Meanwhile, inspired by the success of Smirnoff Ice, Walsh invested heavily in ready to drink products, termed "alcopops" by the British press. However, with the exception of Smirnoff Ice, none of the new products developed by Diageo was able to establish itself in the marketplace, and the alcopop trend was quickly dubbed a "fad" by the media. Some of these failures proved costly: Captain Morgan Gold lost £24 million for the company in 2002.
In 2005 Diageo acquired the Bushmills Irish whiskey brand and distillery from Pernod Ricard for €295 million. In 2008 Diageo acquired a 50 per cent stake in the Ketel One brand for US$900 million.
In 2011, Walsh threatened to move Diageo's headquarters away from the United Kingdom, following the introduction of a 50 per cent income tax rate for high earners. He said: "I believe the 50 per cent tax rate will lead to the long-term damage of this nation’s competitive edge." In April 2012, the Daily Mail accused him of personal income tax avoidance. Later that same year, Walsh criticised the Cameron government again, suggesting that the London Olympics ought to have been followed up with greater infrastructure spending to tackle unemployment.
In May 2013, Walsh announced that he would be stepping down as the chief of Diageo in September, but would stay with the company as an advisor until June 2014 to aid the transition process.
Reception and appraisal
Walsh has repeatedly spoken of the need for companies to genuinely be socially responsible.
Under Walsh's management, Diageo has been careful to "manage for value", and to avoid overpaying for assets. According to Nick Goodway of The Independent, Walsh "has been canny in allowing others to bid for the really big rivals and then pick up the brands that fall out of those deals cheaply". Walsh has been criticised for his decision to exit the Indian spirits market in 2002 by disposing of Gilbey's Green Label, a strategy which he reversed in 2012 with the acquisition of a stake in United Spirits. David Wighton commented in The Times that Diageo's acquisition of United Spirits had seen the company's owner, Vijay Mallya, "utterly outmanoeuvred by a canny rival prepared to play the long game."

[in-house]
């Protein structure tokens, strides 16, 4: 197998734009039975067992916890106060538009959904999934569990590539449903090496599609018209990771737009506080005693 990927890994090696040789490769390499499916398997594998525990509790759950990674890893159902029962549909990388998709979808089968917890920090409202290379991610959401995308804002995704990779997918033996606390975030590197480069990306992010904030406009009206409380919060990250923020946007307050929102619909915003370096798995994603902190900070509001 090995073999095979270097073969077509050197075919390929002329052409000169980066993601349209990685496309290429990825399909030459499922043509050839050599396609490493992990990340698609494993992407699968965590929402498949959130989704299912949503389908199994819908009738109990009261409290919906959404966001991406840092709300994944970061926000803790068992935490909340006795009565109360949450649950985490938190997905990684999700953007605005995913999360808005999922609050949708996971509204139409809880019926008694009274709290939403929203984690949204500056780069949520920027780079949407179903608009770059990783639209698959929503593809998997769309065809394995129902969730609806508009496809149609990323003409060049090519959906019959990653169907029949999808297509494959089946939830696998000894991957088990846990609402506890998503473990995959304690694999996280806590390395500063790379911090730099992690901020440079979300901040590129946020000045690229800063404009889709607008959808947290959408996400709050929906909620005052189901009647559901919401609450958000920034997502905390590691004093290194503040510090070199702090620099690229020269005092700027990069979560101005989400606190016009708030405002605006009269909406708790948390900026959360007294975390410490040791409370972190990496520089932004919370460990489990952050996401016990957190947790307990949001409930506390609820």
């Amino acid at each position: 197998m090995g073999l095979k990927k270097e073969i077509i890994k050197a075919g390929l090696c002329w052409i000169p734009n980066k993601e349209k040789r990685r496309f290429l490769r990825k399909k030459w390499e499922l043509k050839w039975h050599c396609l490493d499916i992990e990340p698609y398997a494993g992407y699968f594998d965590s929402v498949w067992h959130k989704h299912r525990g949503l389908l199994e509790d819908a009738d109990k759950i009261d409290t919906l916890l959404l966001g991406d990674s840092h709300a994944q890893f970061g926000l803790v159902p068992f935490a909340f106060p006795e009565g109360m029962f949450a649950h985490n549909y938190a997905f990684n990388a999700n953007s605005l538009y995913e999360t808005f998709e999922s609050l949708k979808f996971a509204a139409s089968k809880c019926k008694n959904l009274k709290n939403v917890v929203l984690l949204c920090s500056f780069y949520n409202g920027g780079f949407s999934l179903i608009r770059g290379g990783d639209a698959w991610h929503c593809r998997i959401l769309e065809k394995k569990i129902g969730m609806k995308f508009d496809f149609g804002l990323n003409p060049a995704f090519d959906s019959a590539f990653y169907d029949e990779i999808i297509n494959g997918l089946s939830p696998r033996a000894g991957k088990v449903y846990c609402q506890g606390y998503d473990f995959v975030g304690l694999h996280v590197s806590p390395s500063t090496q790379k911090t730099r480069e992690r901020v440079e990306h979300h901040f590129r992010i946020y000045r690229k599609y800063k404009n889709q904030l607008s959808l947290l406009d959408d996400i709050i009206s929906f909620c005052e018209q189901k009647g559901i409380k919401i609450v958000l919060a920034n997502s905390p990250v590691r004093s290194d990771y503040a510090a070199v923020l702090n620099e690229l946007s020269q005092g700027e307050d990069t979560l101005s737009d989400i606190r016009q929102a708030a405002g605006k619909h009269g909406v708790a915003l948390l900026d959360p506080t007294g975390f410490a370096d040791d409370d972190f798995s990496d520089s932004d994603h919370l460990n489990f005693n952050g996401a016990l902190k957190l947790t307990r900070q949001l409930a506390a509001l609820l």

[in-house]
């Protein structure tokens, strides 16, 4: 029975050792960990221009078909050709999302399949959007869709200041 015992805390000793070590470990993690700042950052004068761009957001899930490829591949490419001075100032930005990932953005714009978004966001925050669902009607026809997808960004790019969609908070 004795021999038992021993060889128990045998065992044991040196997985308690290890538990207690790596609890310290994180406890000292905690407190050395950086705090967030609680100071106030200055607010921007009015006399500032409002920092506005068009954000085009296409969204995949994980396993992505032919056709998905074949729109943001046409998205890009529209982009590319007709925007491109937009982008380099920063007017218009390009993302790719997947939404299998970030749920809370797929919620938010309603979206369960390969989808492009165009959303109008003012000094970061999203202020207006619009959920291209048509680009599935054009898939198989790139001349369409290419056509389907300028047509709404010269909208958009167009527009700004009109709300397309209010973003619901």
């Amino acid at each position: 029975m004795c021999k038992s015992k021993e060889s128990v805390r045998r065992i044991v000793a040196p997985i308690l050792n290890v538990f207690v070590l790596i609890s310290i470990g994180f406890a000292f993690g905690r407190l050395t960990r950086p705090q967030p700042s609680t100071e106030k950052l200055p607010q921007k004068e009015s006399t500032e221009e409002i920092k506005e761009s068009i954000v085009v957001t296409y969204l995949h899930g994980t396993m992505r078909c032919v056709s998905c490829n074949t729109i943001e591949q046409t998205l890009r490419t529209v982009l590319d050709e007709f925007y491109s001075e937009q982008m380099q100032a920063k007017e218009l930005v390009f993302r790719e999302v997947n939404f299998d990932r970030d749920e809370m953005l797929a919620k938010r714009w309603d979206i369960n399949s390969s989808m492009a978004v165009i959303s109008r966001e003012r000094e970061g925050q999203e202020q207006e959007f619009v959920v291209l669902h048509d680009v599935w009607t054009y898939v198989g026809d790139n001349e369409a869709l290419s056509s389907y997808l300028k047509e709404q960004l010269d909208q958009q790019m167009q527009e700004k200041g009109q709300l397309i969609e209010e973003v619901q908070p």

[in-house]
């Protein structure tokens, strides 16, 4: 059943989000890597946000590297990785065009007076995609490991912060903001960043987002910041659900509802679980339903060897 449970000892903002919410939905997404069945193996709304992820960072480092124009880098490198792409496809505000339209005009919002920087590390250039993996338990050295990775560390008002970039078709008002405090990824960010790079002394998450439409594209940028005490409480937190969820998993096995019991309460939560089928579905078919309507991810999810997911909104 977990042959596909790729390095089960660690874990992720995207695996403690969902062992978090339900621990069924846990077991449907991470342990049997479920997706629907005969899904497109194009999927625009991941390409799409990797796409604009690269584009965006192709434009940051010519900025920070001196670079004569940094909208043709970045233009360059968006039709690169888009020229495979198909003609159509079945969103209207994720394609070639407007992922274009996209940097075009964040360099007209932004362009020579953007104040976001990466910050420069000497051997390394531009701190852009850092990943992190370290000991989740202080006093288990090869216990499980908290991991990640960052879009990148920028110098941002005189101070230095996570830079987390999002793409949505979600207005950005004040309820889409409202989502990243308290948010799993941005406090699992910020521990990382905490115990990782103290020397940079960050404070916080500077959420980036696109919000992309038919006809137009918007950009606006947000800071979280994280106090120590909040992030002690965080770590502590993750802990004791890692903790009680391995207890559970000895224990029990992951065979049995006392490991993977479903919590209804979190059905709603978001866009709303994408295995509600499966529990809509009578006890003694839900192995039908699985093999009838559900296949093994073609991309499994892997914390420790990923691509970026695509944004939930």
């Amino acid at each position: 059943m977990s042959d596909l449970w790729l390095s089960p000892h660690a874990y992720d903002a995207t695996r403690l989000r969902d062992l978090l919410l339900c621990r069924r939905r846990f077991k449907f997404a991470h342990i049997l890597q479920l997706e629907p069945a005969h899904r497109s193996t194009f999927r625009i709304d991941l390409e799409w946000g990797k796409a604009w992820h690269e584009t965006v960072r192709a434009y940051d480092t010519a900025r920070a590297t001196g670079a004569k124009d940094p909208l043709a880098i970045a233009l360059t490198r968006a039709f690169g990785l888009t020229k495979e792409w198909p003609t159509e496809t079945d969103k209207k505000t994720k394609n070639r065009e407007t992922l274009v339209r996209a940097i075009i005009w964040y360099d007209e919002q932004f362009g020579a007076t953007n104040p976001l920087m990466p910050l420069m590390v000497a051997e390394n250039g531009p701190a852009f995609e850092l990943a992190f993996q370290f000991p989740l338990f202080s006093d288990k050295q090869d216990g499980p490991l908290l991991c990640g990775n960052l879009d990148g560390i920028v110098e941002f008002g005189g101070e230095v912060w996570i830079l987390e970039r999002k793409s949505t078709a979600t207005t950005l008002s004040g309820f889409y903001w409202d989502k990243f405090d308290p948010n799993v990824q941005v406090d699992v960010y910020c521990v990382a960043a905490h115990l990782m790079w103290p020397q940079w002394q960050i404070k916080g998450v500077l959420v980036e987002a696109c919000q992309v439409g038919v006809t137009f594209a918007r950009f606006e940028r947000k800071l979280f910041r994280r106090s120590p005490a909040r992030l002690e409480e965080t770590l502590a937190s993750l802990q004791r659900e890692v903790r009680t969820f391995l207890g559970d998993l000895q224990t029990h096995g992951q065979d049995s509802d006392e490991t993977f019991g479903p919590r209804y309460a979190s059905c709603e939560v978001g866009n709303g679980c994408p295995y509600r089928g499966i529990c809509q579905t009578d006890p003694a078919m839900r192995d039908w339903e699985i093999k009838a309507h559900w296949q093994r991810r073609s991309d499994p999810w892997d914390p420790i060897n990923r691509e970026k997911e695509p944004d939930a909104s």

William Hopper, a former director of merchant bank Morgan Grenfell, described Walsh as a "bean counter", and criticised the size of his salary. In 2012, one leading Diageo shareholder said, "We have a very, very positive view of this company and Paul Walsh as well. We do not have a problem with [his] pay."
In addition to his responsibilities at Diageo, Walsh has been a non-executive director at FedEx Corporation since 1996, at Unilever since 2009, and at Avanti Communications since 2012. From 1991 - 2007 he was a non-executive director of Control Data Corporation and its successor company Ceridian. He sat on the board of General Mills from 2000 until 2004, stepping down after Diageo reduced its stake in the company. He was a non-executive director of the energy company Centrica from March 2003 until May 2009. He is former chairman of the governors at Henley Management College. He became a council member of the Scotch Whisky Association in 2001 and served as its chairman from 2008 until 2011. During 2012 he was a member of David Cameron's Business Advisory Group. In August 2013, Walsh joined the United Spirits board.
Walsh was described by Philippe Naughton in The Times as "tall, paunchy, balding and thickset...[with] a burly confidence that exudes from every pore...a bluff Mancunian whose blokeish humour masks a fiercely competitive nature". Walsh claims to lead a "relatively modest" life that is dominated by work. At Diageo, he spent around half of his time in various foreign countries, totalling over 5 million air miles.
Walsh met Manchester-born Nicolette (Nikki) in London in 1978 when she was a Laker Airways flight attendant. They married in 1980 and have a son, Dean Paul Walsh (born 27 April 1981). Due to Paul's work, in 1987 they moved to the United States, first New York, followed by Orono, Minnesota from 1990. The couple returned to the United Kingdom in 1999. They separated in 2006, and she received a divorce settlement of around £15 million, which ranks among the largest payouts in British history. In October 2012 it was reported that Walsh was engaged to marry his longterm girlfriend Julie Lewis, a public relations executive, and they married in May 2013.
Walsh is one of the highest-paid businessmen in Britain, earning £11.2 million between June 2011 and June 2012 from his work at Diageo. He lives in a farmhouse with 20-acre (8.1 ha) grounds at Billingshurst, near Horsham in West Sussex, and also maintains a penthouse apartment near Chelsea Bridge in London where he lives on weekdays. He holds a minority stake in a 2,400-acre (970 ha) game ranch in South Africa, where he enjoys big game hunting.